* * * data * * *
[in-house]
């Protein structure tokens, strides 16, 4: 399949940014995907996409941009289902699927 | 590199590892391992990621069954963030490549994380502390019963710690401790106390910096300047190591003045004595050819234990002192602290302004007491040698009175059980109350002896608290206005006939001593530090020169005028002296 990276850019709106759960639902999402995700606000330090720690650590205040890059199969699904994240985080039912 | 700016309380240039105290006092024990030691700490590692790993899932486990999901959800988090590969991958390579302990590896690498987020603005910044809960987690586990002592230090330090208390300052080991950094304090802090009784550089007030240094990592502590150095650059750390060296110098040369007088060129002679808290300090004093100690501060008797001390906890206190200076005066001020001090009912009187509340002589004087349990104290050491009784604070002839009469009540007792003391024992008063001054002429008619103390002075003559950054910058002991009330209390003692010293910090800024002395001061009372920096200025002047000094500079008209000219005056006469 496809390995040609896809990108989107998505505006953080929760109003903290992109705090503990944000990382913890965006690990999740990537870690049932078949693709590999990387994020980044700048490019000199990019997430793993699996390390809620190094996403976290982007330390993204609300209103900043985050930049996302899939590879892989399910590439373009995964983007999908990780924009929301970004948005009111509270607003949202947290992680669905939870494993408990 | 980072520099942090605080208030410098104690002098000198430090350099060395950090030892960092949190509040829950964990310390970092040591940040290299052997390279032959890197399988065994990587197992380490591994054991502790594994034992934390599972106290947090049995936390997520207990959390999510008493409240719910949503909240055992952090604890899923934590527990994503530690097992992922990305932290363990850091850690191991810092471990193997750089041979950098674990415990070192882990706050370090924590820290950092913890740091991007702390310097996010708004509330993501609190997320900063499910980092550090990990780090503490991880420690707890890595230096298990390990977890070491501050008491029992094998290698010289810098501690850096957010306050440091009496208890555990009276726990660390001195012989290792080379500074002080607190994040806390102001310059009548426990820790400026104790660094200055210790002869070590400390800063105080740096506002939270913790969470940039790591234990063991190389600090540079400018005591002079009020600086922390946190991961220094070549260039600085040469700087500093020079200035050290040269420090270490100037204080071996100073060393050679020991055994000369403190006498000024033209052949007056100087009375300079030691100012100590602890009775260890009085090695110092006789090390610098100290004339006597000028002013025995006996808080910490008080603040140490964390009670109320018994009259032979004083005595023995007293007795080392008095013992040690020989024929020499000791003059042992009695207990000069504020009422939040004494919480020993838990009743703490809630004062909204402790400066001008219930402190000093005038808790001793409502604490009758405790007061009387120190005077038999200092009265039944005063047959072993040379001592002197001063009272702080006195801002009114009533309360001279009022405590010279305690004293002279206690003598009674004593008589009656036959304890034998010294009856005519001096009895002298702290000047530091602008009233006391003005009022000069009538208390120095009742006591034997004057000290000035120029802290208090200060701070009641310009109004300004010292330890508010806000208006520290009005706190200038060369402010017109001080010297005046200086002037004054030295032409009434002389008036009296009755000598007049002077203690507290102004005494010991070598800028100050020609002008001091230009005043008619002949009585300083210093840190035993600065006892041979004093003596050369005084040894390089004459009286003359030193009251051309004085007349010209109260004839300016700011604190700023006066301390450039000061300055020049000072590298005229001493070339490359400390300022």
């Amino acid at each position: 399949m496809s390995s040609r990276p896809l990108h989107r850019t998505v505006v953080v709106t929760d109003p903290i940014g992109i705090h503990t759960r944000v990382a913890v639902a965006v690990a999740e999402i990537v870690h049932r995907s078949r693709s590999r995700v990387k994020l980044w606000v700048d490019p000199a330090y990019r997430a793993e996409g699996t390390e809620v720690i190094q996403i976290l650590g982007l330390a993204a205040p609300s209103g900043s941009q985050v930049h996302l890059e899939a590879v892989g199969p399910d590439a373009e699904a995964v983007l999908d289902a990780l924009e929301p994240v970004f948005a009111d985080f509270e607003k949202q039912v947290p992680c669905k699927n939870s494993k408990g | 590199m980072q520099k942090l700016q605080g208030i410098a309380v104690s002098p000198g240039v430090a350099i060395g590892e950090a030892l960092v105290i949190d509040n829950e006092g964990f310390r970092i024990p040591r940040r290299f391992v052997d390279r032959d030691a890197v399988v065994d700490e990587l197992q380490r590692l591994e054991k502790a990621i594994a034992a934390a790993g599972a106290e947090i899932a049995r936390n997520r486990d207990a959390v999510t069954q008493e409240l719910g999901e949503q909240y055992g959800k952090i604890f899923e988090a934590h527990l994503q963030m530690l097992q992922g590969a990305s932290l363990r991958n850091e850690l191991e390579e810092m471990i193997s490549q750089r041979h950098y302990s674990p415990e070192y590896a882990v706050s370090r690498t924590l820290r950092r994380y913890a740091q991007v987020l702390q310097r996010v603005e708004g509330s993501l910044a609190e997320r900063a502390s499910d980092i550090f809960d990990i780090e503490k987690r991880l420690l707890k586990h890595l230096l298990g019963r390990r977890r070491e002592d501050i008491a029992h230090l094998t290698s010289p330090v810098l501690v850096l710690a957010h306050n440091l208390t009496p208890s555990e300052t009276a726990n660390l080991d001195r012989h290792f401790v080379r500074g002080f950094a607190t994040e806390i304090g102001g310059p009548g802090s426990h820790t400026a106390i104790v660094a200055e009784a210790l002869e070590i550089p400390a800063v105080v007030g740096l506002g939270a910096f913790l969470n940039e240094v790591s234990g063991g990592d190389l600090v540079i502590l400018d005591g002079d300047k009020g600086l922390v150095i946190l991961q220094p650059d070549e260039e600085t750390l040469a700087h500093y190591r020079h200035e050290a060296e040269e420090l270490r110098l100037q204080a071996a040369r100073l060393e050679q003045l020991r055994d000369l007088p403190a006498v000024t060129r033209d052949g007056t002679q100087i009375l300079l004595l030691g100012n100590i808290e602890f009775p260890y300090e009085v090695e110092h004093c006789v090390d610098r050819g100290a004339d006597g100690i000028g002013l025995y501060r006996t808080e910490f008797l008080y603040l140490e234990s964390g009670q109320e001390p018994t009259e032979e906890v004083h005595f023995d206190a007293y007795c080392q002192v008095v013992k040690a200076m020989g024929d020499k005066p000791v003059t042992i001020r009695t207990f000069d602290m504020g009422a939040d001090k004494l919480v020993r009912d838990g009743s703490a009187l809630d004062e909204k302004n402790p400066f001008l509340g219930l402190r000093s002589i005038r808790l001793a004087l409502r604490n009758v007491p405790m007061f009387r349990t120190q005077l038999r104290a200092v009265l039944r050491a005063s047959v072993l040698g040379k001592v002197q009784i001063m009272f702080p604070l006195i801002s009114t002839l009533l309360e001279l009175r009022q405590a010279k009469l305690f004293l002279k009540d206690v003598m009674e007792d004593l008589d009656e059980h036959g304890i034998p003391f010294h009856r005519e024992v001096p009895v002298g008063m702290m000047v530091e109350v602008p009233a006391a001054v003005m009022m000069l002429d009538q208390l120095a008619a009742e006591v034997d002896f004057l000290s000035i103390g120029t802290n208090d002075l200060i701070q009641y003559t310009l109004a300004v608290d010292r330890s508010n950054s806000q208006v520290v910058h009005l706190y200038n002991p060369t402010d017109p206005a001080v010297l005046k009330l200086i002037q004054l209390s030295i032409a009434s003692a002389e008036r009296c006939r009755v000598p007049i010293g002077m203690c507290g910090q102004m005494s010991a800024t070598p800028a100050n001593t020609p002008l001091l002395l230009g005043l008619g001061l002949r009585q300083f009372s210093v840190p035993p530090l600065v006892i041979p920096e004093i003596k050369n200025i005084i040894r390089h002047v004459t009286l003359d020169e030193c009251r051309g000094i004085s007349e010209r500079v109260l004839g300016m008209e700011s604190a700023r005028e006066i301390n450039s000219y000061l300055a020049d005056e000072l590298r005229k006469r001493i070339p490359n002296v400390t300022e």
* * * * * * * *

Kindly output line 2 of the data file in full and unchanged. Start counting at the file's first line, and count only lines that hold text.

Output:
């Protein structure tokens, strides 16, 4: 399949940014995907996409941009289902699927 | 590199590892391992990621069954963030490549994380502390019963710690401790106390910096300047190591003045004595050819234990002192602290302004007491040698009175059980109350002896608290206005006939001593530090020169005028002296 990276850019709106759960639902999402995700606000330090720690650590205040890059199969699904994240985080039912 | 700016309380240039105290006092024990030691700490590692790993899932486990999901959800988090590969991958390579302990590896690498987020603005910044809960987690586990002592230090330090208390300052080991950094304090802090009784550089007030240094990592502590150095650059750390060296110098040369007088060129002679808290300090004093100690501060008797001390906890206190200076005066001020001090009912009187509340002589004087349990104290050491009784604070002839009469009540007792003391024992008063001054002429008619103390002075003559950054910058002991009330209390003692010293910090800024002395001061009372920096200025002047000094500079008209000219005056006469 496809390995040609896809990108989107998505505006953080929760109003903290992109705090503990944000990382913890965006690990999740990537870690049932078949693709590999990387994020980044700048490019000199990019997430793993699996390390809620190094996403976290982007330390993204609300209103900043985050930049996302899939590879892989399910590439373009995964983007999908990780924009929301970004948005009111509270607003949202947290992680669905939870494993408990 | 980072520099942090605080208030410098104690002098000198430090350099060395950090030892960092949190509040829950964990310390970092040591940040290299052997390279032959890197399988065994990587197992380490591994054991502790594994034992934390599972106290947090049995936390997520207990959390999510008493409240719910949503909240055992952090604890899923934590527990994503530690097992992922990305932290363990850091850690191991810092471990193997750089041979950098674990415990070192882990706050370090924590820290950092913890740091991007702390310097996010708004509330993501609190997320900063499910980092550090990990780090503490991880420690707890890595230096298990390990977890070491501050008491029992094998290698010289810098501690850096957010306050440091009496208890555990009276726990660390001195012989290792080379500074002080607190994040806390102001310059009548426990820790400026104790660094200055210790002869070590400390800063105080740096506002939270913790969470940039790591234990063991190389600090540079400018005591002079009020600086922390946190991961220094070549260039600085040469700087500093020079200035050290040269420090270490100037204080071996100073060393050679020991055994000369403190006498000024033209052949007056100087009375300079030691100012100590602890009775260890009085090695110092006789090390610098100290004339006597000028002013025995006996808080910490008080603040140490964390009670109320018994009259032979004083005595023995007293007795080392008095013992040690020989024929020499000791003059042992009695207990000069504020009422939040004494919480020993838990009743703490809630004062909204402790400066001008219930402190000093005038808790001793409502604490009758405790007061009387120190005077038999200092009265039944005063047959072993040379001592002197001063009272702080006195801002009114009533309360001279009022405590010279305690004293002279206690003598009674004593008589009656036959304890034998010294009856005519001096009895002298702290000047530091602008009233006391003005009022000069009538208390120095009742006591034997004057000290000035120029802290208090200060701070009641310009109004300004010292330890508010806000208006520290009005706190200038060369402010017109001080010297005046200086002037004054030295032409009434002389008036009296009755000598007049002077203690507290102004005494010991070598800028100050020609002008001091230009005043008619002949009585300083210093840190035993600065006892041979004093003596050369005084040894390089004459009286003359030193009251051309004085007349010209109260004839300016700011604190700023006066301390450039000061300055020049000072590298005229001493070339490359400390300022």